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    Thursday, 13 August 2009

    Three Nights in Pakse

    After three nights in the beautiful but extortionately priced Si Phan Don (Four Thousand Islands), we made our way via mini-van to Pakse, approx 150km to the north. Pakse is the provincial capital of Champasak province, and one of the major cities (well, towns) of Laos. The mini-van ride was a non-event, and once we arrived in Pakse, our driver was good enough to drop us off near our hotel – the aptly named Pakse Hotel. The hotel was one of the best we’ve stayed in - $25 per night netted us free - and really good – breakfast, unlimited wireless internet, and a clean and comfortable room with Mekong views.

    While our hotel was nearly full and milling with people, Pakse was not. We had arrived on a Saturday, our first weekend in Laos. I can’t speak for the rest of the country, but Pakse was like a ghost town – we were pretty much able to walk down the middle main road of the town with no cars to get in our way! Many of the shops were shut, and there did not seem to be many people around. Blissfully, there were also no horns – a common sound in many of the towns and cities we’ve visited.

    Swapping Languages [Enlarge & More]
    Pakse was an interesting, if quiet, town. We visited a number of Wats in the town, which were very impressive, and in one we spoke with the monks and compared phrasebooks. Having not been in the country long, we learnt how to say “Thank you” – khawp jai. In turn, the monks learned how to say “province”!.

    Chick on a Stick [Enlarge & More]
    We also visited the market – markets are always interesting in this part of the world! Amongst other things, we saw live freshwater crabs, live frogs and some kind of crushed bird on a stick over a barbeque – probably a baby chicken, but I’m not sure! A lot of the people were friendly, particularly those who do not have much contact with tourists. We’ve both noticed that the locals who have the least contact with tourists are the most openly friendly, those who have contact on a regular basis are friendly when prompted, and tour operators and tuk tuk drivers are downright mercenary. Unfortunately, it’s the latter you have to deal with the most! This is in contrast to Cambodia – where everybody seemed friendly – even the tuk tuk drivers. I can hardly remember anyone who wasn’t friendly in Cambodia!.

    Our Guide [Enlarge & More]
    Speaking of tour operators, there seemed little choice in Pakse for getting around to some of the sights outside the town other than the choice offered by tour operators. A day on a tour is not generally my idea of a good time. Invariably you end up with some moronic tourist who irritates you more than anyone else in the group, speaking loudly and just being a moron. You also end up being shipped around the place, having to keep up with other peoples schedules – I always pity those on a tour group! Our tour was not so bad however – there was one slightly odd French woman in the group (not that that’s unusual, you can’t spit without hitting a French tourist in Indochina), but she was more entertaining than irritating. In fact, no one annoyed me in our tour group – quite amazing really, considering I’m easily irritated by other tourists! Our tour guide was named Jack, and he was entertainment in himself. He treated us to a little sing-song in the mini-van. I was concerned it might be like an awful reality show audition, but he wasn’t actually that bad!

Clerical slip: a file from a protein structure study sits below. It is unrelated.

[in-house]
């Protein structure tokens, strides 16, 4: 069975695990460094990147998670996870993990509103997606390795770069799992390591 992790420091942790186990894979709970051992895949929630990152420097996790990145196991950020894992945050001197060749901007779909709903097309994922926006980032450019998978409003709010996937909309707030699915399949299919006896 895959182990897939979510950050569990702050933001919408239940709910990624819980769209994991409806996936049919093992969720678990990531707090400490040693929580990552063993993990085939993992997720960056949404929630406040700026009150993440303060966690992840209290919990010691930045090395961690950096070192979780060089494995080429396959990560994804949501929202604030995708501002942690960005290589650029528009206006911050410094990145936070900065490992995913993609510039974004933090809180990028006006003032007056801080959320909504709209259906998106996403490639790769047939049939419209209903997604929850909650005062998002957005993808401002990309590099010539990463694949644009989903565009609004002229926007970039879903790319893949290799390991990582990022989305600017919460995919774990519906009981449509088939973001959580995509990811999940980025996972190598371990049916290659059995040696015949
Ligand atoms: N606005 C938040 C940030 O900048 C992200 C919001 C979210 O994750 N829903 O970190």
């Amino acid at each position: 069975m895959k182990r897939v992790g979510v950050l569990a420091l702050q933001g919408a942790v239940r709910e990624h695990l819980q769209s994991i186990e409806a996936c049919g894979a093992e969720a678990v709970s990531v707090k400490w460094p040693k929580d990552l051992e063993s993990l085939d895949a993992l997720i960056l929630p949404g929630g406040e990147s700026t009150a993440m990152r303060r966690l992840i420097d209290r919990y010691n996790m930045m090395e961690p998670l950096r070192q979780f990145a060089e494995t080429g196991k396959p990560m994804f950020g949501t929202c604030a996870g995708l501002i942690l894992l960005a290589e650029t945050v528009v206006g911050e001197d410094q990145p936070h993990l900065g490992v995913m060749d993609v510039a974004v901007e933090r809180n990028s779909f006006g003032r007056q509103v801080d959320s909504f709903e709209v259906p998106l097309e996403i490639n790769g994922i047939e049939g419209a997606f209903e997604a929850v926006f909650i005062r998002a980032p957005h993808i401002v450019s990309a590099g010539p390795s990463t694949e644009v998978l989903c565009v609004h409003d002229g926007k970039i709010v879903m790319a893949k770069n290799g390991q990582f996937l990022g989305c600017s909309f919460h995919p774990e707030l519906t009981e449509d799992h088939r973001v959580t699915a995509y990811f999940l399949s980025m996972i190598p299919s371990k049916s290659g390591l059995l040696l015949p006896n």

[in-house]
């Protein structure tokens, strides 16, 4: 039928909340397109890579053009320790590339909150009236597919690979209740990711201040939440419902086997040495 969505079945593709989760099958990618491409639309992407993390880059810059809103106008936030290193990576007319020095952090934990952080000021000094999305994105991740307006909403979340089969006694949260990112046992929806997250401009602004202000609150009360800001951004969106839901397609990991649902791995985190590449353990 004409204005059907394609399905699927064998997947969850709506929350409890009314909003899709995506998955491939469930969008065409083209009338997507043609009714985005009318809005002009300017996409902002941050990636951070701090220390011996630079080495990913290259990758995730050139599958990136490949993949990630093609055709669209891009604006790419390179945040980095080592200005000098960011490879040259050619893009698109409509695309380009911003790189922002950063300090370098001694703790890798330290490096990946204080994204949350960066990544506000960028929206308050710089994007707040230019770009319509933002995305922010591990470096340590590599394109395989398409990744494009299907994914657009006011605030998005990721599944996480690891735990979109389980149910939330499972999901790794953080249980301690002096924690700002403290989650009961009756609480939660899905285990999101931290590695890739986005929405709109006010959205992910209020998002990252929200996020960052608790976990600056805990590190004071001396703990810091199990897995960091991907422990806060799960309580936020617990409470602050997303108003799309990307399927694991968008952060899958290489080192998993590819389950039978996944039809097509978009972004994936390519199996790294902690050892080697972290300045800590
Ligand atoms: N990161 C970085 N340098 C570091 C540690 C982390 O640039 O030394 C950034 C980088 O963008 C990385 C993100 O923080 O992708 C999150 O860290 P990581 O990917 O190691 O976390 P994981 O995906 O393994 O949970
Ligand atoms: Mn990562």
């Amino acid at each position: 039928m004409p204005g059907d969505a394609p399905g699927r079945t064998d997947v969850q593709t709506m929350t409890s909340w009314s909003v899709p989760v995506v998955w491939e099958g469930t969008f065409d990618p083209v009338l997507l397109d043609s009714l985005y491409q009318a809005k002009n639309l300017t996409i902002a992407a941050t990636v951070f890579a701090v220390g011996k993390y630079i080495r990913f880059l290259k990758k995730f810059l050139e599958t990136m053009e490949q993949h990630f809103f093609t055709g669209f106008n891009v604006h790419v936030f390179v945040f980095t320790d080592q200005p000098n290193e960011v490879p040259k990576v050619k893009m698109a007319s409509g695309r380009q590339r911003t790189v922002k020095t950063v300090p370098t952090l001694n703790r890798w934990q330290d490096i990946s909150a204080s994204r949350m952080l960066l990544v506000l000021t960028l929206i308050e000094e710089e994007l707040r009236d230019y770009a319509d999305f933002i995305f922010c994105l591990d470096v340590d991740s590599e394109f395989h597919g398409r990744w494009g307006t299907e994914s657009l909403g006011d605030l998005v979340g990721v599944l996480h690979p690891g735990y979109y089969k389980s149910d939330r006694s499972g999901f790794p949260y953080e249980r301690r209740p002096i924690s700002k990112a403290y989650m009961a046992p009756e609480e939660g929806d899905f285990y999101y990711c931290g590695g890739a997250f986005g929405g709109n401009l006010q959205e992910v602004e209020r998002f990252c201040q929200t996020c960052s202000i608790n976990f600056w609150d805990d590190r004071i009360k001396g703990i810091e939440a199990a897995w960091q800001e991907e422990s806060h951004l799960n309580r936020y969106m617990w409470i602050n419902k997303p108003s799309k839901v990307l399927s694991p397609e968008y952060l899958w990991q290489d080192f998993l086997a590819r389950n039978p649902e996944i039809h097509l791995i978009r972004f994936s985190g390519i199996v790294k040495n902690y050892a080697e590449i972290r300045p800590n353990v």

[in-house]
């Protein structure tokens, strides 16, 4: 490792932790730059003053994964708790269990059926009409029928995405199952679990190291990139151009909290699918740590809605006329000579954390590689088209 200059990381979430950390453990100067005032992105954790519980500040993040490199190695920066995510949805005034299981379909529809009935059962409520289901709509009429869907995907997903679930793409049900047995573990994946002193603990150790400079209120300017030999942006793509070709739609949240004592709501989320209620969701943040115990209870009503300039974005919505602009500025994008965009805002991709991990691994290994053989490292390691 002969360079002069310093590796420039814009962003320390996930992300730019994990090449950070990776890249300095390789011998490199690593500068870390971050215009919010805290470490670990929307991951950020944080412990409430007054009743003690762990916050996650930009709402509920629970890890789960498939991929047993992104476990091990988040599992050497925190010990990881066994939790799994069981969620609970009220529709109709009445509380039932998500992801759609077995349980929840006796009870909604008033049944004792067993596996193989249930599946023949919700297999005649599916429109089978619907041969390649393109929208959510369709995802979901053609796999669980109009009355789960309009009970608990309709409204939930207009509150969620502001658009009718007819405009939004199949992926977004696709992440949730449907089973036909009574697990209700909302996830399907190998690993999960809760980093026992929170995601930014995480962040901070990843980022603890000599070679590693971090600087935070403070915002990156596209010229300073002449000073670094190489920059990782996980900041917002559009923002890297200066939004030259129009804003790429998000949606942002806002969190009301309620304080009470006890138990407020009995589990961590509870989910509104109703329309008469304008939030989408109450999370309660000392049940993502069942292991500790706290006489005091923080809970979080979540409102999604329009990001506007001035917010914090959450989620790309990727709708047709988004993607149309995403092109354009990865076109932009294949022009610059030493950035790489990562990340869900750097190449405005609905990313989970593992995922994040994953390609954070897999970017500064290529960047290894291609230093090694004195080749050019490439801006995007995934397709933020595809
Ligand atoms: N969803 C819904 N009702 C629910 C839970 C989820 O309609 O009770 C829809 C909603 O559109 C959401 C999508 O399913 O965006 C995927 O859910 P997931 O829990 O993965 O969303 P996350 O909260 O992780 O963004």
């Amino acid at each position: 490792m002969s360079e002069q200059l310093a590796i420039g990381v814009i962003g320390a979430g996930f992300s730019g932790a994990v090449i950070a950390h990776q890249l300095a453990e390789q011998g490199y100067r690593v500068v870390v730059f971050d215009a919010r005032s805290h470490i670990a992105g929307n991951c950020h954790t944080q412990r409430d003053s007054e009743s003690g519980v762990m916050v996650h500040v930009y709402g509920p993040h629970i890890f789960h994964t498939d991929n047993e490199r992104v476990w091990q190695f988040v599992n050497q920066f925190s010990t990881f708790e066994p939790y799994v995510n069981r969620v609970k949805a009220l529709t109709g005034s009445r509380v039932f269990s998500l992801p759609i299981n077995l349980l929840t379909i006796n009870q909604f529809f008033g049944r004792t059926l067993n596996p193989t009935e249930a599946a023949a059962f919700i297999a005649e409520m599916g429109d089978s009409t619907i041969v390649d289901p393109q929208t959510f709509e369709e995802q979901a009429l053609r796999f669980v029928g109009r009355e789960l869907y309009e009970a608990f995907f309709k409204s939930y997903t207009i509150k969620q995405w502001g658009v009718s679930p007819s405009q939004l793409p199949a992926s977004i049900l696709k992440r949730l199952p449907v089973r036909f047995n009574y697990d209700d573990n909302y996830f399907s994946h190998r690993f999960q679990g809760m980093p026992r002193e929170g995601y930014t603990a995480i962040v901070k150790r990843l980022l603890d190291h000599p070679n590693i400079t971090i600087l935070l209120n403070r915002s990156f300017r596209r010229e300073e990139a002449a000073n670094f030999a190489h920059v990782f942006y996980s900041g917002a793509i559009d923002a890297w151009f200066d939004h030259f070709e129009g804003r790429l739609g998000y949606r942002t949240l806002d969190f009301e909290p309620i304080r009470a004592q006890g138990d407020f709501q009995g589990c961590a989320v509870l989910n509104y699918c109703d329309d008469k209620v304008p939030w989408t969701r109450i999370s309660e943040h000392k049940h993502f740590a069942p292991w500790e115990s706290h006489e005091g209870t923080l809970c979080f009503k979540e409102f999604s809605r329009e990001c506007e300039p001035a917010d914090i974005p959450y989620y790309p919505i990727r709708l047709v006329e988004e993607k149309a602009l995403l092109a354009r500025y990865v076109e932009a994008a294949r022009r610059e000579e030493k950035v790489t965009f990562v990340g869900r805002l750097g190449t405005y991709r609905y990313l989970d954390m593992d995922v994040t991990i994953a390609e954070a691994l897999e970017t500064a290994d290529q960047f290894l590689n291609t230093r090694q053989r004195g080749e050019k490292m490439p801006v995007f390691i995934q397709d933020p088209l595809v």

Waterfall [Enlarge & More]
    Our tour consisted of a day in the Bolaven Plateau, an elevated area covered in coffee plantations, waterfalls, and home to a number of minority tribes. Unfortunately the weather was not very good, owing to the hills and the season, but the tour was still good. The waterfalls were definitely the best we’ve seen so far – swollen rivers make for much more dramatic waterfalls. Standing near one, I got almost completely soaked by the spray.

    Tribal Village [Enlarge & More]
    We also visited a tribal village which was very interesting. Many of the houses had coffins beneath them – apparently, the people buy themselves a coffin upon reaching the age of 45, so that they’re ready to go. This is something to do with the animist beliefs upheld by the people, but I can’t remember the reason behind it! We also saw some kids under 10 years of age smoking – very common apparently, and they often start around two years old. Still, as Jack noted, they were smoking tobacco, whereas they used to smoke opium which is now outlawed – an improvement maybe?!

    Although we enjoyed the tour, it was a very expensive way of spending the day – we spent just over $20 each. In India, we could have chartered a private taxi for the day for that, but instead we had to tag onto a group! Shocking. Seriously though, we’re definitely noticing a hike in the transportation costs in Laos. Accommodation and food is comparable to Cambodia, but simple transport is hyper-inflated. It’s frustrating when you know that in comparison to food and everyday living, transportation costs so much – and that tour operators, taxi, boat and tuk tuk drivers are blatantly ripping tourists off. What is more frustrating is that many of these people are unlikeable characters, and that we end up paying them so much more money than those whose company we enjoyed so much more in other countries. I guess that’s just the way it goes, but so far these costs and people are putting a bit of a dampener on Laos for me.

    Waterfall Video:


    1. Your umbrella in the video looks awfully inadequate.

    2. It was rubbish, I got soaked!


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